We are told that $B.E = [Zm_p + Nm_n - M] c²$ Here, Z = Atomic no. ,$m_p$ = mass of proton, $m_n$ = mass of neutron and M = Mass of nucleus. Because if the mass is not lost then the energies should ...
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Why can atoms only gain or lose electrons and not protons?

I know that an object can become net negative or net positive by losing or gaining electrons, and having more or fewer protons than electrons but why can't protons be transferred too?
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Converting between mass and binding energy in semi-empirical mass formula

The semi-empirical mass formula is given in terms of the binding energy as: $$ B(Z,N) = aA - bA^{\frac{2}{3}} - s \frac{(N-Z)^{2}}{A} - d \frac{Z^2}{A^{\frac{1}{3}}} - \frac{\delta}{A^{\frac{1}{2}}}$$ ...
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How does moving an electron to a higher level actually work?

I understand the photoelectric effect and I assumed until an hour ago that to excite an electron, the photon should have energy equal to the binding energy of the initial level plus the binding energy ...
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How weak are the Van der Waals bonds? What is their contribution to the total mass of an object?

We know that every binding energy can be expressed as a negative mass contribution to the total mass of the system. It is well known, for example, that composite nuclei have a “mass defect” when ...
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Why is internal energy of nucleons ∝ to binding energy? [duplicate]

In fusion , as two light nuclei fuse , the relative binding energy experienced by each nucleon is increased and hence the internal energy of the nucleons is decreased which by E=mc² causes a decrease ...
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Nuclear binding and internal energy [duplicate]

A section of some article: When you cool a body at rest its internal energy decreases. Since energy is related to mass, here $E=m_0c^2$, where $m_0$ is the rest mass, the rest mass of the body ...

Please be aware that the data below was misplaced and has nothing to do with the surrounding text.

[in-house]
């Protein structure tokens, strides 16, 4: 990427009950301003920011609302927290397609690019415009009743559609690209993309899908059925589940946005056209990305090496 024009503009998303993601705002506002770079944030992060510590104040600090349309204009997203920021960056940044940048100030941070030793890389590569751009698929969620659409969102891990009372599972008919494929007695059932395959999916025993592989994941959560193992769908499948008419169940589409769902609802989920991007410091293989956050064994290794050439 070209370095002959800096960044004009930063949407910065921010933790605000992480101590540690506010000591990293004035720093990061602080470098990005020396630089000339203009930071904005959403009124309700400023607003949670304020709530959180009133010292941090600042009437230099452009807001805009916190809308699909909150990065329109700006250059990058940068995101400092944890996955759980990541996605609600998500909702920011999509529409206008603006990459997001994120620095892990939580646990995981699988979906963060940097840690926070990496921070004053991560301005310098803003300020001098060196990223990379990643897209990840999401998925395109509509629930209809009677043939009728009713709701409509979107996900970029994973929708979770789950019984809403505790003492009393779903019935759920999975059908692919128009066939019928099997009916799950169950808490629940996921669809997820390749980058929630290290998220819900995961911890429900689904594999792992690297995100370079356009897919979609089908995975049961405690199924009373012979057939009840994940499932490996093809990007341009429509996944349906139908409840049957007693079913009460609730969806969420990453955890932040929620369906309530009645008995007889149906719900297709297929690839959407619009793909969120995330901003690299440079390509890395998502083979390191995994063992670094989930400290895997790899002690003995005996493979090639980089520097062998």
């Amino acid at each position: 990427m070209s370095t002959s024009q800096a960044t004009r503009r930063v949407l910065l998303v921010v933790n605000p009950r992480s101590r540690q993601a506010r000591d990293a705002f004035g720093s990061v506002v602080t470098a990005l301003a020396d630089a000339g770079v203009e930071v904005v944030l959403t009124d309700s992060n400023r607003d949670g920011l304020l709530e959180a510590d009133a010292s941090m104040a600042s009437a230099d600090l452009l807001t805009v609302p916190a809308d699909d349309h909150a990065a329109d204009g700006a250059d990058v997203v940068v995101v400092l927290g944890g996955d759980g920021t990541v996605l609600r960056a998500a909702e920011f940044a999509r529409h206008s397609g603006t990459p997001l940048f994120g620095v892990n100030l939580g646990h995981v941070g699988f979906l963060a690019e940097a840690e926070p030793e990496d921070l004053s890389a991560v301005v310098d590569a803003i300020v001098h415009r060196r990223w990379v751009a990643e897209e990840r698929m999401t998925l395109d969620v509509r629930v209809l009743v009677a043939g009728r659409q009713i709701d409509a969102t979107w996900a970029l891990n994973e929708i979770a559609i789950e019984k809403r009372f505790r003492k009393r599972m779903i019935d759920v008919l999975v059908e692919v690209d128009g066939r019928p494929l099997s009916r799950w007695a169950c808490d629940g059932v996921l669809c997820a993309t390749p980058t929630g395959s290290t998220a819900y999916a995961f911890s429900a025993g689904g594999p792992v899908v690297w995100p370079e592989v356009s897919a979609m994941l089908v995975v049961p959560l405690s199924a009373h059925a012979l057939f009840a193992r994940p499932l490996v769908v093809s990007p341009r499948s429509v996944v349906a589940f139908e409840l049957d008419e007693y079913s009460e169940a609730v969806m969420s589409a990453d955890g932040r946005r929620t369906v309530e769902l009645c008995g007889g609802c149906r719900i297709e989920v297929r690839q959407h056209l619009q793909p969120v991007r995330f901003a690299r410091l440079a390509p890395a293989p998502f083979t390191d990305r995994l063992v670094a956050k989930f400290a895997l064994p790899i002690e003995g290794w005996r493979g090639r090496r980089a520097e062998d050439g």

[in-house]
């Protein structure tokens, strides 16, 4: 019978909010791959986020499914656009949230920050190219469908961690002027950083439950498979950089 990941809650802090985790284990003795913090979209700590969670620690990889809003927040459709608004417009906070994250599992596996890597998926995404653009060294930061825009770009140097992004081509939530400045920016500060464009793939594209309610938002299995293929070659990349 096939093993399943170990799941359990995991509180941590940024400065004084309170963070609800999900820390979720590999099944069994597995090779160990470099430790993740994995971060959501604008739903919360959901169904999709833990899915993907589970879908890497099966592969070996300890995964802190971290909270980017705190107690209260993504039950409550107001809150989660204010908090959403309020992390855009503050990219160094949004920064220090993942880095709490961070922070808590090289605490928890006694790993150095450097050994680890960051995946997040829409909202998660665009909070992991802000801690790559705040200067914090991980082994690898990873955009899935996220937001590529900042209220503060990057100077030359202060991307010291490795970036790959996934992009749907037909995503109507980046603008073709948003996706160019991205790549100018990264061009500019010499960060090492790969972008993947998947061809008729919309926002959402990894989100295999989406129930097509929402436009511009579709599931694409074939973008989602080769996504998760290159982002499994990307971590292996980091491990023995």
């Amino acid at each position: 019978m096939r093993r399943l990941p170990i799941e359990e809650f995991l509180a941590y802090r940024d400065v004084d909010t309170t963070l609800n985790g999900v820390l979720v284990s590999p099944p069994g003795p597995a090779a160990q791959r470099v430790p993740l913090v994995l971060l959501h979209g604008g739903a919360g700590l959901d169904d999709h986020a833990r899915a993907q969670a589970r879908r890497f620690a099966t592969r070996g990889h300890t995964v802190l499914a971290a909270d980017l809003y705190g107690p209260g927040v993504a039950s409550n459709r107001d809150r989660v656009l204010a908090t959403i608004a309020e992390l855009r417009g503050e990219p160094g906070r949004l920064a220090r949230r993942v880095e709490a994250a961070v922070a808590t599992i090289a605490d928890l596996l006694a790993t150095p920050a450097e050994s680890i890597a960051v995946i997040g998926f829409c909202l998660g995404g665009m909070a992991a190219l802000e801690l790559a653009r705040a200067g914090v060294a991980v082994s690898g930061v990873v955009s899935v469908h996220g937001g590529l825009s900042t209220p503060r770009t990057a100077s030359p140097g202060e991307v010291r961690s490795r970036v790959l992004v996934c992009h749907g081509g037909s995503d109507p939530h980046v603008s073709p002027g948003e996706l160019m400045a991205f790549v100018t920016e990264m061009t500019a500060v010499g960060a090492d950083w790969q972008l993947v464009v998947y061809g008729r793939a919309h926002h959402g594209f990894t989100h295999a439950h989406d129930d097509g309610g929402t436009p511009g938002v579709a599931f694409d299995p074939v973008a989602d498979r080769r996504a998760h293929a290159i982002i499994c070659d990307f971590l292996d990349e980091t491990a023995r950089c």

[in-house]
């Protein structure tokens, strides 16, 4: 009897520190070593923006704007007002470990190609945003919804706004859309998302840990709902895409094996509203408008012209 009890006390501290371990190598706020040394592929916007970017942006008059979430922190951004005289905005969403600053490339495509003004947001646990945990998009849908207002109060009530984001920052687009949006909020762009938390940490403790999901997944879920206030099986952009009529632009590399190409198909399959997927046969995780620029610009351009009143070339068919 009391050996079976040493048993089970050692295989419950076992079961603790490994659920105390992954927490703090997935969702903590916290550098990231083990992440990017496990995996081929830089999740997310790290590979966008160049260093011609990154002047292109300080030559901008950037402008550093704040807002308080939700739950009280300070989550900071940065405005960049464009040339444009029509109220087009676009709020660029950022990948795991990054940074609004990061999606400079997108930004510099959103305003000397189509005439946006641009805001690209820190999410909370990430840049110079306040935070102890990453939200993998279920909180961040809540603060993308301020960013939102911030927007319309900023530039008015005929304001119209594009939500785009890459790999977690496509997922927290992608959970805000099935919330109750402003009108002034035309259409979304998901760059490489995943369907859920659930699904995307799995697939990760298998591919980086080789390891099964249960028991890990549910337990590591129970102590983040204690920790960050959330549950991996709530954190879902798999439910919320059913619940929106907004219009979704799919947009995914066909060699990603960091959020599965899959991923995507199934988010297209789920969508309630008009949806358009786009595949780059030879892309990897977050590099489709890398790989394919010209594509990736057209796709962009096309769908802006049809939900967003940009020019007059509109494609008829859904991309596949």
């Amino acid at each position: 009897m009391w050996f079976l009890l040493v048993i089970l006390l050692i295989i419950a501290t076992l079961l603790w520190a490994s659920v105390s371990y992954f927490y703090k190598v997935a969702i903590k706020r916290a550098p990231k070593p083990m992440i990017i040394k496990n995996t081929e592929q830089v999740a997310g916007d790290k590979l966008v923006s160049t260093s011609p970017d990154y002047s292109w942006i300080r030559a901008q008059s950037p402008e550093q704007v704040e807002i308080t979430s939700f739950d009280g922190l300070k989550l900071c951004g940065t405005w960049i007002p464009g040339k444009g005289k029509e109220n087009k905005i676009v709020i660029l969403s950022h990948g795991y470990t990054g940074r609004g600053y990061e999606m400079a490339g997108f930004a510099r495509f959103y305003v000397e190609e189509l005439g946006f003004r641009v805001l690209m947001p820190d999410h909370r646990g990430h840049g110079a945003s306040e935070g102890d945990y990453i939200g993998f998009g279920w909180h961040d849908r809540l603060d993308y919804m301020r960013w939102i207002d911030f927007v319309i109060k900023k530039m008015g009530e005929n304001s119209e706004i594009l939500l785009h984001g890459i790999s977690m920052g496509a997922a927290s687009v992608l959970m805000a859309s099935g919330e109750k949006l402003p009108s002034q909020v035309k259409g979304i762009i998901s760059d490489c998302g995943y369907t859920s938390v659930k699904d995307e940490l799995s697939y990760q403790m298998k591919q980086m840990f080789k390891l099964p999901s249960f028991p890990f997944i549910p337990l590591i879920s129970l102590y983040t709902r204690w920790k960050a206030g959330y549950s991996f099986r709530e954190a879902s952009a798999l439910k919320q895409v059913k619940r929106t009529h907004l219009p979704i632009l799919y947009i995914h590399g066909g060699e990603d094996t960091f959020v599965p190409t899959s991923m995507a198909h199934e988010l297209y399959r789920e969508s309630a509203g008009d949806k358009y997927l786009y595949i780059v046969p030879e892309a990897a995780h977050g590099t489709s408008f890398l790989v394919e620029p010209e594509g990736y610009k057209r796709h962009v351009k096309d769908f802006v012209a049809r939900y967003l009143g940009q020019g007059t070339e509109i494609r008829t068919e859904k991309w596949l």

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Strong nuclear force in fusion

I have read that there is an increase in the amount of the binding energy from the reactant nuclei and the product nucleus during nuclear fusion and this causes the decrease the internal energy (...
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4 votes
5 answers
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Why do two hydrogen atoms bond?

I was wondering (with my limited classical physics knowledge) why two hydrogen atoms tend naturally to a bonding configuration, I mean, given two hydrogen atoms with zero relative velocity between ...
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Why is energy released when nucleons come together to form a nucleus?

Binding energy is defined as the energy required to split a given nucleus into it's individual protons and neutrons. But why when nucleons are combined they release energy? What is the origin of this ...
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5 votes
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Gravitational binding energy as alternative to dark matter?

Pondering this question: Casimir effect and negative mass and, in particular, the response of John Rennie "as the mass of any bound system is slightly less than the mass of its parts" I ...
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12 votes
2 answers
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Why there is no reaction Deuterium + Deuterium $=\rm {}^{4}He$?

Why there is no reaction like $D+D={}^{4}He$ specified here and in other places like this? Apparently $2\times2.0141-4.0026=0.0256$ is positive. What is the problem with this reaction?
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Potential energy, mass transformation in energy? and nuclear reactions?